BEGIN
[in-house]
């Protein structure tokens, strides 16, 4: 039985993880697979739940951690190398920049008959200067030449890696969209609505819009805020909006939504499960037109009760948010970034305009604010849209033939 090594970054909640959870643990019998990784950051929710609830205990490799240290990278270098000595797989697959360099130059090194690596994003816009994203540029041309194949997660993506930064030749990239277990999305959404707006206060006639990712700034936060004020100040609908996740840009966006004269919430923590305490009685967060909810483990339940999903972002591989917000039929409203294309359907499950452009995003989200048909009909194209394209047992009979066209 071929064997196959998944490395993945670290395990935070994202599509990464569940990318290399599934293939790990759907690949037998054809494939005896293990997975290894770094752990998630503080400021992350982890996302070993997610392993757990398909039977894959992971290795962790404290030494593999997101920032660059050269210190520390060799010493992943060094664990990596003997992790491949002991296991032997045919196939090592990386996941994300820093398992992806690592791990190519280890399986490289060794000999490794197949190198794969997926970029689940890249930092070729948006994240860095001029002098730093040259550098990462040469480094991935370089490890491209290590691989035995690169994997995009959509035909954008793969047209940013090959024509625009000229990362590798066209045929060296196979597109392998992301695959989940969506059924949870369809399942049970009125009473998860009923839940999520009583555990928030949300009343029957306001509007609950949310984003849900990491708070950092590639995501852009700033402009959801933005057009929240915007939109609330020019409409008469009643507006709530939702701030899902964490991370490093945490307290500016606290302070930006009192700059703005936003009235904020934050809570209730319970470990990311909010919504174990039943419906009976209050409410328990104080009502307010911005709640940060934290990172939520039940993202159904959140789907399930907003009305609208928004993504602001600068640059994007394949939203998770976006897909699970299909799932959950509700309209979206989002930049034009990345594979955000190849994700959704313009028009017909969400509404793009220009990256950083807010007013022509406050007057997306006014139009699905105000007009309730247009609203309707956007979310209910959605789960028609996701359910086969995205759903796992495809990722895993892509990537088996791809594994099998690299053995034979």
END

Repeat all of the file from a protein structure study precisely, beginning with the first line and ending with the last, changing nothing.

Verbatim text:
[in-house]
């Protein structure tokens, strides 16, 4: 039985993880697979739940951690190398920049008959200067030449890696969209609505819009805020909006939504499960037109009760948010970034305009604010849209033939 090594970054909640959870643990019998990784950051929710609830205990490799240290990278270098000595797989697959360099130059090194690596994003816009994203540029041309194949997660993506930064030749990239277990999305959404707006206060006639990712700034936060004020100040609908996740840009966006004269919430923590305490009685967060909810483990339940999903972002591989917000039929409203294309359907499950452009995003989200048909009909194209394209047992009979066209 071929064997196959998944490395993945670290395990935070994202599509990464569940990318290399599934293939790990759907690949037998054809494939005896293990997975290894770094752990998630503080400021992350982890996302070993997610392993757990398909039977894959992971290795962790404290030494593999997101920032660059050269210190520390060799010493992943060094664990990596003997992790491949002991296991032997045919196939090592990386996941994300820093398992992806690592791990190519280890399986490289060794000999490794197949190198794969997926970029689940890249930092070729948006994240860095001029002098730093040259550098990462040469480094991935370089490890491209290590691989035995690169994997995009959509035909954008793969047209940013090959024509625009000229990362590798066209045929060296196979597109392998992301695959989940969506059924949870369809399942049970009125009473998860009923839940999520009583555990928030949300009343029957306001509007609950949310984003849900990491708070950092590639995501852009700033402009959801933005057009929240915007939109609330020019409409008469009643507006709530939702701030899902964490991370490093945490307290500016606290302070930006009192700059703005936003009235904020934050809570209730319970470990990311909010919504174990039943419906009976209050409410328990104080009502307010911005709640940060934290990172939520039940993202159904959140789907399930907003009305609208928004993504602001600068640059994007394949939203998770976006897909699970299909799932959950509700309209979206989002930049034009990345594979955000190849994700959704313009028009017909969400509404793009220009990256950083807010007013022509406050007057997306006014139009699905105000007009309730247009609203309707956007979310209910959605789960028609996701359910086969995205759903796992495809990722895993892509990537088996791809594994099998690299053995034979």